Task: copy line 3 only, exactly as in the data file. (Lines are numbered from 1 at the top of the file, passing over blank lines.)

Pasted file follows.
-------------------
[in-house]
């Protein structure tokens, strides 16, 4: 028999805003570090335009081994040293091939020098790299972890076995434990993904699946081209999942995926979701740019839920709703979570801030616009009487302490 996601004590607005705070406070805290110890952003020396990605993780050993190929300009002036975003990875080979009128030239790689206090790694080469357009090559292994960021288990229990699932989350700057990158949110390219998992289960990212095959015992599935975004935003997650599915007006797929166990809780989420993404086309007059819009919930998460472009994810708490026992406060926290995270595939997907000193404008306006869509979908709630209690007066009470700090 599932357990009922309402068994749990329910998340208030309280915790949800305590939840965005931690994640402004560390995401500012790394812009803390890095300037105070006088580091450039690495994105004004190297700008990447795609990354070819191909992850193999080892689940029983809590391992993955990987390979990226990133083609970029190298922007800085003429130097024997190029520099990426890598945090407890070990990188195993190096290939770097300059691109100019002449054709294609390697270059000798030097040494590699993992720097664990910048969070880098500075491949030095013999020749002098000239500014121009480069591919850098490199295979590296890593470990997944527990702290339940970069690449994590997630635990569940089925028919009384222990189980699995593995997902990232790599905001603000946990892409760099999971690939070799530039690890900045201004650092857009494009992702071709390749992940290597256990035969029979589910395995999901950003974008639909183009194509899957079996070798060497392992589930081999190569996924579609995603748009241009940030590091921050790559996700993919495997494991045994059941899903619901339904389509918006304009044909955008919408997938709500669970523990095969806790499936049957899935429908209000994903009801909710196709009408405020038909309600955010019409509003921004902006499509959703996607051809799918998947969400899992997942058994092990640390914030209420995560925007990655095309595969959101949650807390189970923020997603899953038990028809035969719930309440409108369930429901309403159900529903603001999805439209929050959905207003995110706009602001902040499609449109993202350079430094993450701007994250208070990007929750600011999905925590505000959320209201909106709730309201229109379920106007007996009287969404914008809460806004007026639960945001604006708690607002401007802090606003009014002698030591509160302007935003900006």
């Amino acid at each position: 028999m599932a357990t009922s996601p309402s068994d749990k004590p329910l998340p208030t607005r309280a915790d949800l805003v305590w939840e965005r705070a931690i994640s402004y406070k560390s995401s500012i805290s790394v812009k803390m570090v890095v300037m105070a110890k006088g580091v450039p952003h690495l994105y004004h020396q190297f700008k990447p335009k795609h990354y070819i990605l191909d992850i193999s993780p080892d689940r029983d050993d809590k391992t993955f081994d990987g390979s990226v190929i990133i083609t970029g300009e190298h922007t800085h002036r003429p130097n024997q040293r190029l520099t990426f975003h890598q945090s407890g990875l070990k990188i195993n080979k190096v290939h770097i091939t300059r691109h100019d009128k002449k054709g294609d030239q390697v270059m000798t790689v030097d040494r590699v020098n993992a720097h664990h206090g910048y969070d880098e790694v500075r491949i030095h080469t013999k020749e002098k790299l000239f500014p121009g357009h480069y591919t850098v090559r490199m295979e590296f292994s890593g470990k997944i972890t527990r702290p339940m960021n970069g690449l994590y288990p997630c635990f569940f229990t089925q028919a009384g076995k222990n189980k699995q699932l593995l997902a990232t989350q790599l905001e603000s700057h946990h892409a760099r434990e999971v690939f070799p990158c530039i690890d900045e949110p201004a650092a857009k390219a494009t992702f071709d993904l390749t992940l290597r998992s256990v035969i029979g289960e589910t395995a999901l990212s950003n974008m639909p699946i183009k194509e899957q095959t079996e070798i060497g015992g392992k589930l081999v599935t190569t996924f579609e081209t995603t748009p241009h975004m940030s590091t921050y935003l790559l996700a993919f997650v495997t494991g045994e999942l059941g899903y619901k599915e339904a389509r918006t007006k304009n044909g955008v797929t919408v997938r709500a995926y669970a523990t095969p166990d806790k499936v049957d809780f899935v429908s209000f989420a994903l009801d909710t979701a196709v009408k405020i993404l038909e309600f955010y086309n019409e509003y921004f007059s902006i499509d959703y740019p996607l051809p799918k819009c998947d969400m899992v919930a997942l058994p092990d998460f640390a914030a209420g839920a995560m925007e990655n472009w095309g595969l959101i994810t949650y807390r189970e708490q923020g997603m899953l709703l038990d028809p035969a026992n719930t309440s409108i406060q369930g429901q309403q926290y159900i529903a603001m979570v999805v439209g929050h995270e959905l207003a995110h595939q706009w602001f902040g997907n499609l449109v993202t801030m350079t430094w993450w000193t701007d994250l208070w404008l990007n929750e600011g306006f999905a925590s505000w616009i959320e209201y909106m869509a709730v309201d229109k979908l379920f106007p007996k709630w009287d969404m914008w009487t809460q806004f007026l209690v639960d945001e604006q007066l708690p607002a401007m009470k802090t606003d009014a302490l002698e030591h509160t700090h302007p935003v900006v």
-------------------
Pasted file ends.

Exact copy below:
């Amino acid at each position: 028999m599932a357990t009922s996601p309402s068994d749990k004590p329910l998340p208030t607005r309280a915790d949800l805003v305590w939840e965005r705070a931690i994640s402004y406070k560390s995401s500012i805290s790394v812009k803390m570090v890095v300037m105070a110890k006088g580091v450039p952003h690495l994105y004004h020396q190297f700008k990447p335009k795609h990354y070819i990605l191909d992850i193999s993780p080892d689940r029983d050993d809590k391992t993955f081994d990987g390979s990226v190929i990133i083609t970029g300009e190298h922007t800085h002036r003429p130097n024997q040293r190029l520099t990426f975003h890598q945090s407890g990875l070990k990188i195993n080979k190096v290939h770097i091939t300059r691109h100019d009128k002449k054709g294609d030239q390697v270059m000798t790689v030097d040494r590699v020098n993992a720097h664990h206090g910048y969070d880098e790694v500075r491949i030095h080469t013999k020749e002098k790299l000239f500014p121009g357009h480069y591919t850098v090559r490199m295979e590296f292994s890593g470990k997944i972890t527990r702290p339940m960021n970069g690449l994590y288990p997630c635990f569940f229990t089925q028919a009384g076995k222990n189980k699995q699932l593995l997902a990232t989350q790599l905001e603000s700057h946990h892409a760099r434990e999971v690939f070799p990158c530039i690890d900045e949110p201004a650092a857009k390219a494009t992702f071709d993904l390749t992940l290597r998992s256990v035969i029979g289960e589910t395995a999901l990212s950003n974008m639909p699946i183009k194509e899957q095959t079996e070798i060497g015992g392992k589930l081999v599935t190569t996924f579609e081209t995603t748009p241009h975004m940030s590091t921050y935003l790559l996700a993919f997650v495997t494991g045994e999942l059941g899903y619901k599915e339904a389509r918006t007006k304009n044909g955008v797929t919408v997938r709500a995926y669970a523990t095969p166990d806790k499936v049957d809780f899935v429908s209000f989420a994903l009801d909710t979701a196709v009408k405020i993404l038909e309600f955010y086309n019409e509003y921004f007059s902006i499509d959703y740019p996607l051809p799918k819009c998947d969400m899992v919930a997942l058994p092990d998460f640390a914030a209420g839920a995560m925007e990655n472009w095309g595969l959101i994810t949650y807390r189970e708490q923020g997603m899953l709703l038990d028809p035969a026992n719930t309440s409108i406060q369930g429901q309403q926290y159900i529903a603001m979570v999805v439209g929050h995270e959905l207003a995110h595939q706009w602001f902040g997907n499609l449109v993202t801030m350079t430094w993450w000193t701007d994250l208070w404008l990007n929750e600011g306006f999905a925590s505000w616009i959320e209201y909106m869509a709730v309201d229109k979908l379920f106007p007996k709630w009287d969404m914008w009487t809460q806004f007026l209690v639960d945001e604006q007066l708690p607002a401007m009470k802090t606003d009014a302490l002698e030591h509160t700090h302007p935003v900006v």